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Expectant mums avoiding dentist while pregnant despite increased risk, study finds

04/08/2016  |  Tags: Sweet cravings, Expectant mums,
There is a lot to think about during pregnancy and, according to a recent study, looking after your teeth is something that falls by the wayside for many Australian women.
The Australian Dental Association (ADA) surveyed 1,000 women aged 18 to 64 and found 60 per cent were unaware that there is an increased risk of gum disease during pregnancy, and more than half would avoid seeing the dentist while pregnant altogether.

"From the research, we've seen that women are unaware that it is still safe to go to the dentist," Dr Jessica Manuela from ADA Tasmania told Ryk Goddard on 936 ABC Hobart.

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More than one in four would avoid visiting the dentist while pregnant because they were worried about procedures harming the baby, the study found.
Six ways pregnant women can protect their oral health

    Visit the dentist regularly, especially while pregnant, and tell your dentist you are pregnant.
    Maintain good oral hygiene by brushing twice a day, using fluoridated toothpaste and flossing daily.
    Eat a healthy, balance diet. If you have sweet cravings, try low sugar options such as fruit and yoghurt.
    Drink water between meals and after snacks to rinse your mouth.
    If you get morning sickness, rinse your mouth with water after vomiting and wait at least an hour before brushing your teeth.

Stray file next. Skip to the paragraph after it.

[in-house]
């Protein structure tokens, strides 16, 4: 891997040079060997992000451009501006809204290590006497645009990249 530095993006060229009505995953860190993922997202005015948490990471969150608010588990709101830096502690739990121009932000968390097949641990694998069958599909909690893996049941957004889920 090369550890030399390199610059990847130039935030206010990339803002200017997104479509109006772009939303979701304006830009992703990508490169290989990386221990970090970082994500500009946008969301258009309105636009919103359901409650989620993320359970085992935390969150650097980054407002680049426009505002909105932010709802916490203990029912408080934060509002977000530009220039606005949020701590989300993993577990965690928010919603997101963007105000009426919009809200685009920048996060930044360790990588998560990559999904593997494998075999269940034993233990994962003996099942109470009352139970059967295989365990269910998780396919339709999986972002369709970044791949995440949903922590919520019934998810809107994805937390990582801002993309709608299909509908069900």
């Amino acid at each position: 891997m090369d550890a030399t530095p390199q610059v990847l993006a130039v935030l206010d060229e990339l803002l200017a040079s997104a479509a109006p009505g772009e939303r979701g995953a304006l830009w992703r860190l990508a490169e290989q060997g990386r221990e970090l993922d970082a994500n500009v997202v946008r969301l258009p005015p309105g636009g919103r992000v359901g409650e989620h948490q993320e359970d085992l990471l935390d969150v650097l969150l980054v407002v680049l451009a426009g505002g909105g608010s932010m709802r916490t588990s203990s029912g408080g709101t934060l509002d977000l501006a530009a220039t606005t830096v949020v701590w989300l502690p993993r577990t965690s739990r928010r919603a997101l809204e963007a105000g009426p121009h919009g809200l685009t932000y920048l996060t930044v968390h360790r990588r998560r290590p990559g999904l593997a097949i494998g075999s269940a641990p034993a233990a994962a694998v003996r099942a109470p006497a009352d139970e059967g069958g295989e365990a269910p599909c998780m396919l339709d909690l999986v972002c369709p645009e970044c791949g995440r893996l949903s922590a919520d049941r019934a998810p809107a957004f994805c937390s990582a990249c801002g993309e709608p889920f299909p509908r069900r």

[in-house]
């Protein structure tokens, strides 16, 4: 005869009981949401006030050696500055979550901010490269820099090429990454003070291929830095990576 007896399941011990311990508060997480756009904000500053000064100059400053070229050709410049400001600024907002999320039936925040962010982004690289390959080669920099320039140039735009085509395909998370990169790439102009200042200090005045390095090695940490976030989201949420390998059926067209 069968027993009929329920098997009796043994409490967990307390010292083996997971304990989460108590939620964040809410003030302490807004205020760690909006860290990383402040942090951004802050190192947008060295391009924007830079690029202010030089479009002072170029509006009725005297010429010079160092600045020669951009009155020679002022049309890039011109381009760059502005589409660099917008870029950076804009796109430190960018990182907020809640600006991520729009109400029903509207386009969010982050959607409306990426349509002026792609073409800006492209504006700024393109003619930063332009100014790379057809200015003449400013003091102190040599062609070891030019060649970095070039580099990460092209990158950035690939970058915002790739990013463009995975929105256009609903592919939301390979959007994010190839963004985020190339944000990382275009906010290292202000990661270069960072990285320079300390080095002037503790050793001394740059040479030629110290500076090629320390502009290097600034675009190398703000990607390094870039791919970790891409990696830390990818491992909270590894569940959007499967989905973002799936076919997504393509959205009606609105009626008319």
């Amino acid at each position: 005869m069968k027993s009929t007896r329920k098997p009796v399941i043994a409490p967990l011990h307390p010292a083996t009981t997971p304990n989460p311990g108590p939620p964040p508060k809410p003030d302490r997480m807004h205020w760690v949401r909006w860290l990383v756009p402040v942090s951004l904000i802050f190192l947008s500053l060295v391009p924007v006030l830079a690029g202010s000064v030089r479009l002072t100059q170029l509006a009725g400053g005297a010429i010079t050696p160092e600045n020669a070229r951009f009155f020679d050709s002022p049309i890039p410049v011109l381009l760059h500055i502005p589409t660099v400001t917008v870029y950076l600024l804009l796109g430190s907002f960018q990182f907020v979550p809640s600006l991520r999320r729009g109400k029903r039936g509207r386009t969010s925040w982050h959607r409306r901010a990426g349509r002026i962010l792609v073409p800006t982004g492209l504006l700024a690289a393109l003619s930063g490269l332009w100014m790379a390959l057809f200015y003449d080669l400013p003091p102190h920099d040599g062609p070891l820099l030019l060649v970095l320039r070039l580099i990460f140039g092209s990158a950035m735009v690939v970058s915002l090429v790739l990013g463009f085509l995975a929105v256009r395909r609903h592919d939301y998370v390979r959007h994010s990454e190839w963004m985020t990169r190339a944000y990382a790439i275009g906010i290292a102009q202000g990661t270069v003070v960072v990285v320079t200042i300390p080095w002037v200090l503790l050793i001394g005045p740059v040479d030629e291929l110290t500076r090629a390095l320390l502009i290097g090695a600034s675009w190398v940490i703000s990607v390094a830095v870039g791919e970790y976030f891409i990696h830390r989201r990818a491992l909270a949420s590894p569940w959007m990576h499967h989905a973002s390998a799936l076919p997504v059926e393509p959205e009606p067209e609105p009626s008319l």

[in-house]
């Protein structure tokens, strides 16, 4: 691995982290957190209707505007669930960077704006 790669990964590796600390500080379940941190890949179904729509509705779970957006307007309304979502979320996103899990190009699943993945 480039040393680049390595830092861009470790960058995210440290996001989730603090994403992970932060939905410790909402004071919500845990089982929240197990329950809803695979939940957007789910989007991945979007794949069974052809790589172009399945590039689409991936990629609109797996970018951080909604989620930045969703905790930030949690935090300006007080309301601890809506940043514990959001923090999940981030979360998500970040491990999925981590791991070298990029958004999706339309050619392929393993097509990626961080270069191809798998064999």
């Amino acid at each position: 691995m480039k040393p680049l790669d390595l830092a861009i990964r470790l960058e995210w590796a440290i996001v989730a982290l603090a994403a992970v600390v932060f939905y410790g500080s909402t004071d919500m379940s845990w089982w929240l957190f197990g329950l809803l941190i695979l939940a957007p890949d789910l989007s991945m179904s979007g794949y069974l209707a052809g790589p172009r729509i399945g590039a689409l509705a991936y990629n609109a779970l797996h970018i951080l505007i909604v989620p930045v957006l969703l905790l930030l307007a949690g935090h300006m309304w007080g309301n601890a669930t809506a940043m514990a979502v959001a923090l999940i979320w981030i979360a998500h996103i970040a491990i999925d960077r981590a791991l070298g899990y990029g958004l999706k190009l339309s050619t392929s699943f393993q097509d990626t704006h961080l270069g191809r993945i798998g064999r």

Chew sugarfree gum after eating and drinking to stimulate saliva flow to help neutralise acid.

"I suppose when women are pregnant they are extra cautious about a lot of things," Dr Manuela said.

"Women are unaware they should still go to the dentist and that they should actually take a preventable approach to their dental needs before, during and after pregnancy."
Sweet cravings and morning sickness a risk to teeth

As well as changes to hormones, many pregnant women can have cravings for sweet food and drink, which could increase the harm to their teeth.

"When you are pregnant, the body certainly does change," Dr Manuela said.

"They will often change the diet, so they may have some more sugary cravings … also morning sickness, you'll have a lot of strong stomach acids in the mouth."

Dr Manuela said brushing too soon after vomiting would erode the enamel on the teeth.

"With morning sickness, it's really important that women know to rinse the mouth out with water after vomiting but wait an hour before brushing the teeth," she said.